Plant pathogens infecting marijuana (Cannabis sativa L.) reduce growth and productivity of the crop by affecting all parts of the plant during growth and after harvest. In the recent years, several plant pathogens that impact cannabis and hemp growth and quality, were documented in the literature (7). These pathogens were found to occur on cannabis plants during cultivation in greenhouses and indoor controlled-environment growing facilities throughout the world, as-well-as in outdoor field environments. Among diseases previously reported to affect cannabis and hemp inflorescences grown under field conditions or indoors, the two most prevalent reported diseases were ‘grey mold’ and ‘powdery mildew’ (PM) (3),(4).
Cannabis powdery mildew was previously associated with at least two parasitic fungi Podosphaera macularis (formerly Sphaerotheca macularis), Leveillula taurica (6) and recently Golovinomyces cichoracearum was demonstrated to cause PM in cannabis (7).
The effect of PM is often devastating, resulting in a high percentage of unmarketable products and heavy yield reduction. PM is of special concern in the industry due to the general susceptibility of clonal material, the pathogenicity of the fungus, large seasonal spore loads, and lack of effective and approved mitigation strategies.
Only little scientific information is available about the genetic diversity of PM pathogens and genetic resistance mechanisms to these pathogens in cannabis. However in other crops, using genetic disease resistance (either naturally occurred or synthetically mutated alleles) to control PM disease incidence, is regarded as the most effective approach and has been successfully applied for a wide range of crops such as wheat, barley, tomato and pepper (10),(5). The use of crops that are genetically resistant to pathogens not only decreases the cultivation costs and chemical residues but also reduces the environmental risks caused by chemical control of plant diseases.
In other species, resistance to PM is conferred by dominant defense mechanisms that directly target the pathogen and may be encoded by a single major gene. In other cases, PM resistance was found to be determined by one or several dominantly inherited single loci. The most impressive resistance is conferred by the recessive Mildew resistance Locus O (mlo) (8). Naturally occurring or experimentally induced mutations in this locus can lead to the loss of function of the coded transmembrane protein MLO, resulting in strong broad-spectrum immunity to the fungus. The MLO gene family is encoded by a variable number of loci from which only one locus—or, in some cases, multiple loci—needs to be mutated to achieve complete immunity, meaning several MLO deletions are likely to increase resistance. The simplicity of the MLO-associated resistance has attracted multiple experimental mutagenic and gene editing projects that are currently being implemented and may confer efficient, broad-spectrum immunity/resistance to PM in cannabis.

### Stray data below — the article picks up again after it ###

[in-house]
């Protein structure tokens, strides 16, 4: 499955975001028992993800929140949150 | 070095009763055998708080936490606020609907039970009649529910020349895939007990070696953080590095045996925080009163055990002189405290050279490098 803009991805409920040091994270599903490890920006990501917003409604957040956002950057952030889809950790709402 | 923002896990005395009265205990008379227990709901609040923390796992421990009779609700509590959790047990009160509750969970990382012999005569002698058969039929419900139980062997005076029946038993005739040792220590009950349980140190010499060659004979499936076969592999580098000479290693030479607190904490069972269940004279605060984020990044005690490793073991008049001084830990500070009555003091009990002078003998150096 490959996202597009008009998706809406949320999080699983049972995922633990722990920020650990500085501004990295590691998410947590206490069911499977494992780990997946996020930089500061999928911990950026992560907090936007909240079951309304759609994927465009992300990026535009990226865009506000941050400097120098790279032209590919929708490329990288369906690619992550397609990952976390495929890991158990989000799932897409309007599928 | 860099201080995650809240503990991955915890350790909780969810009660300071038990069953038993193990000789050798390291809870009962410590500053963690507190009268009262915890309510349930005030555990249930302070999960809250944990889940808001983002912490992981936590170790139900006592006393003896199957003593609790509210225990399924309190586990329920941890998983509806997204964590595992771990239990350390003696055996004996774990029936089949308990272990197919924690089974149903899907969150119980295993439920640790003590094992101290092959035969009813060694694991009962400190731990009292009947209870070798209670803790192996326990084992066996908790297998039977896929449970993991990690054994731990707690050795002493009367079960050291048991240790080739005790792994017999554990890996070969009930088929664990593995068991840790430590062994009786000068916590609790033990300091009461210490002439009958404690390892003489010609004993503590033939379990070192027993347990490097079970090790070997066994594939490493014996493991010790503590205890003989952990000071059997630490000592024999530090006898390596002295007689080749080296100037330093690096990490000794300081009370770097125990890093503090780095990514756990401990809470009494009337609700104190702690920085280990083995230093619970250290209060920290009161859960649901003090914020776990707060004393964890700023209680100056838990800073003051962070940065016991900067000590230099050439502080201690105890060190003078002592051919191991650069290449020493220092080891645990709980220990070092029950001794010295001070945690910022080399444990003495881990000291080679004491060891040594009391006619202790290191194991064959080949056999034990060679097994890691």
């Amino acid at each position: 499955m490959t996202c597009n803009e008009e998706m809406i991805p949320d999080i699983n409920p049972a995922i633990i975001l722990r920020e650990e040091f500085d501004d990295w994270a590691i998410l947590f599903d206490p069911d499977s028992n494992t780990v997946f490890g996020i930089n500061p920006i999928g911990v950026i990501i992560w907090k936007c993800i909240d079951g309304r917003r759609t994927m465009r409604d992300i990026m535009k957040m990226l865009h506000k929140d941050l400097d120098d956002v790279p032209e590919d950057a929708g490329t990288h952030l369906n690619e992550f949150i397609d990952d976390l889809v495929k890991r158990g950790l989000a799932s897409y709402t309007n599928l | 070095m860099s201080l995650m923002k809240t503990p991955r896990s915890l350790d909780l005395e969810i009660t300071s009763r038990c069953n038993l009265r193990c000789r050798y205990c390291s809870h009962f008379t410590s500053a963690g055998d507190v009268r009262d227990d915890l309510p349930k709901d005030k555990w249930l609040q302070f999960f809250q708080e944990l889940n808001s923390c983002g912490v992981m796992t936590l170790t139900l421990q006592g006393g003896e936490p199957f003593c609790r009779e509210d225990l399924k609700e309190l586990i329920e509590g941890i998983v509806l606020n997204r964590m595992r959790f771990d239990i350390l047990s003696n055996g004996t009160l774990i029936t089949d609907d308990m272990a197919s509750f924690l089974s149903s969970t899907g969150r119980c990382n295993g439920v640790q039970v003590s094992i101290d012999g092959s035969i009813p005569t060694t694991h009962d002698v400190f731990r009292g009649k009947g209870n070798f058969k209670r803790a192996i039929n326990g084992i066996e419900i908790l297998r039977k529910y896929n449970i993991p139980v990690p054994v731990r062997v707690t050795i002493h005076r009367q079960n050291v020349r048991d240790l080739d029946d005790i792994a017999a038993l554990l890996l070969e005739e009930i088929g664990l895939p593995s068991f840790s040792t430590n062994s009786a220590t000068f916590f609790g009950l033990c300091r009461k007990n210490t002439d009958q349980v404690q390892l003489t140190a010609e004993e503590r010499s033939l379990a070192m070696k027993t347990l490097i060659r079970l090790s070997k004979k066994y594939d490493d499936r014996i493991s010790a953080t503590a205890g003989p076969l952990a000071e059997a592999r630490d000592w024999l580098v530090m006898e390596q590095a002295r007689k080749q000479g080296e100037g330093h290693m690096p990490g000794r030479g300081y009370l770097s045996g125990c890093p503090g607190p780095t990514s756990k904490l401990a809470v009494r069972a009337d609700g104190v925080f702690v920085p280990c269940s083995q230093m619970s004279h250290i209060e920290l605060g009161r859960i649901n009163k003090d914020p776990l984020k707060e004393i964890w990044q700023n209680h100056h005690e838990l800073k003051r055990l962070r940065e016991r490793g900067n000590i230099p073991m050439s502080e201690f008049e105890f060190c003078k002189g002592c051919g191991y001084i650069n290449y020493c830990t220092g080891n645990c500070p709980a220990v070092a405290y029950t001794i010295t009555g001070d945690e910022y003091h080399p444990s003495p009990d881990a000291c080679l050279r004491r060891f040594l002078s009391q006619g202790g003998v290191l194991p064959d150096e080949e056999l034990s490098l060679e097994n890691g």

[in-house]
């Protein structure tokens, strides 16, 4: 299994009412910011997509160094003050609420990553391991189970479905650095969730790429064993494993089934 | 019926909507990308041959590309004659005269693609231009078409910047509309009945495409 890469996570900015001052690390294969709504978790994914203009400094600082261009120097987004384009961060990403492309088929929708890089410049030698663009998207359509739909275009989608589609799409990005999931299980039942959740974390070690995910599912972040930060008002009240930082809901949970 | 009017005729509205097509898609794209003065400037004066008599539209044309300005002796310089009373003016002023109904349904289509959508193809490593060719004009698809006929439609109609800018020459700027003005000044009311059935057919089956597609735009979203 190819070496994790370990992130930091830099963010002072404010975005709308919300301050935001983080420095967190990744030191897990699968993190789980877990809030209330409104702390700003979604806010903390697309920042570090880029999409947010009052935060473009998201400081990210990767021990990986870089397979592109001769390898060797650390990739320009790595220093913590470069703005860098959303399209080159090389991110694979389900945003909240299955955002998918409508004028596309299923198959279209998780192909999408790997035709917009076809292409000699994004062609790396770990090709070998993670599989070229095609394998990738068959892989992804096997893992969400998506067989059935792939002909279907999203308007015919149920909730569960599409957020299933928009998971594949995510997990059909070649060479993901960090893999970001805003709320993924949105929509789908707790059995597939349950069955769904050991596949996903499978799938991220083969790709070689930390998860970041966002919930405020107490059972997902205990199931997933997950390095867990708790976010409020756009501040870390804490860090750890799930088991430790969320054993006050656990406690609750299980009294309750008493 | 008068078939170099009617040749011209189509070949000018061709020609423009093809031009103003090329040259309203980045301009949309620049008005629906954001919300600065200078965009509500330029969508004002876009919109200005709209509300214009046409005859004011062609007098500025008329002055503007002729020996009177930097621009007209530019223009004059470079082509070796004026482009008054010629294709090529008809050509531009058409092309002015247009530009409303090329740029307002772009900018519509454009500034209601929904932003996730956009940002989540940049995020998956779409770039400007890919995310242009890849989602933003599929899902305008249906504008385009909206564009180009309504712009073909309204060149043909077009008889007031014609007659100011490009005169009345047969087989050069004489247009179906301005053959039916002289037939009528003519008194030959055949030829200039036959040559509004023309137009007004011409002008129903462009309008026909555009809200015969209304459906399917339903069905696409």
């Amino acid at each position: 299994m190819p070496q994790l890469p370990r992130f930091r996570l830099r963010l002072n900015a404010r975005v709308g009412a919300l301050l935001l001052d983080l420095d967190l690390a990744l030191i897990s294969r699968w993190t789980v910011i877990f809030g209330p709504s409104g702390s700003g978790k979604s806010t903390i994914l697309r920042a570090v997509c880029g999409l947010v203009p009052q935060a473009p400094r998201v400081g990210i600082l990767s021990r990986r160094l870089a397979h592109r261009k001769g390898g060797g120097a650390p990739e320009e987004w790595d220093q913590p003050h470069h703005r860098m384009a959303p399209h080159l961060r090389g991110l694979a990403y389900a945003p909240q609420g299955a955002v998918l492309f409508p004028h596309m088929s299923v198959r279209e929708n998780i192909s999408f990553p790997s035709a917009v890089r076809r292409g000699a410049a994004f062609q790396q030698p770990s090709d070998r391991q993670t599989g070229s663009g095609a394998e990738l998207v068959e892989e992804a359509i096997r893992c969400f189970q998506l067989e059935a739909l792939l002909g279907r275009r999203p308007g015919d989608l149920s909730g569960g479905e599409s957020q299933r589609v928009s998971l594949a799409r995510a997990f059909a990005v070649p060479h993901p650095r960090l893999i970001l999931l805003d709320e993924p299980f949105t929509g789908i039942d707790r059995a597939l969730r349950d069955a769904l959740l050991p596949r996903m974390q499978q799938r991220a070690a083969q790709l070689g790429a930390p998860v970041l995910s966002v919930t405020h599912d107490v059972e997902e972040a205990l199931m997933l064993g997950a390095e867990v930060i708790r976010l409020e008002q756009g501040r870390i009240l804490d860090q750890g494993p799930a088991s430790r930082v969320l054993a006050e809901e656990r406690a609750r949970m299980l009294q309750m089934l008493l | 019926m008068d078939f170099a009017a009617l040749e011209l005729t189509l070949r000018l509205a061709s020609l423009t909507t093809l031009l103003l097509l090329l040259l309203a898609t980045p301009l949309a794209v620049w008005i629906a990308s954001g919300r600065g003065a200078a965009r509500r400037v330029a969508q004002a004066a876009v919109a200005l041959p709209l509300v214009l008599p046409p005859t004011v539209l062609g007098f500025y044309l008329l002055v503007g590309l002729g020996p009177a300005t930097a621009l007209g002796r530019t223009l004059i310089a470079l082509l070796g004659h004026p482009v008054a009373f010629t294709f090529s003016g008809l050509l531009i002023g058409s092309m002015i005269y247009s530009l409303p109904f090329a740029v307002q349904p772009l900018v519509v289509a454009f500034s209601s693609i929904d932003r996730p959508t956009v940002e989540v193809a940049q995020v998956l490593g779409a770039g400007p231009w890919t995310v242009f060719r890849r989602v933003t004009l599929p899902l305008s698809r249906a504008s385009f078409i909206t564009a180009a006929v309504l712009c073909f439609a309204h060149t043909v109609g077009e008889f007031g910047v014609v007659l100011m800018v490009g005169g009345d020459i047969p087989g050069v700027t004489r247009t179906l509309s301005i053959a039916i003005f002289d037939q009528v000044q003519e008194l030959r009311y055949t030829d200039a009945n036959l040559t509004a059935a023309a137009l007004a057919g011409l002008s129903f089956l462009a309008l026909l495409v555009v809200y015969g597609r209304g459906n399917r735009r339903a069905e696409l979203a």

Based on reports by commercial cultivators, inherent genetic resistance to PM exists in the cannabis gene-pool (personal communications), particularly in outdoor-grown ‘hemp’ varieties. Methodic research to test these resistance sources had not been carried out and the genetic basis or genes responsible for resistance, have not yet been elucidated. In the recent publication (2) several candidate gene families, including MLO genes, were associated with partial or quantitative resistance in cannabis, based on presence-absence (PAV) and copy number analyses (CNV), suggesting a multi locus nature for PM resistance in cannabis (2).
While qualitative resistance (cases of major genes conferring durable resistance) are known (8), quantitative resistance is generally regarded as more durable (9), less likely to ”break” (due to pathogen adaptation) and more likely to confer broad- spectrum resistance (resistance to multiple strains of the pathogen).
High throughput sequencing and advanced genomic tools are now available to generate high-resolution genetic linkage maps even in highly heterozygous species, such as cannabis. This approach allows not only to identify single-gene/single-locus effects, but also to identify multiple quantitative loci and generate genetic markers for them. These can be used to efficiently screen large numbers of progeny in a short period of time at a low cost and select for individuals containing multiple desirable alleles (QTL stacking) leading to strong long-term, durable resistance to PM in cannabis.
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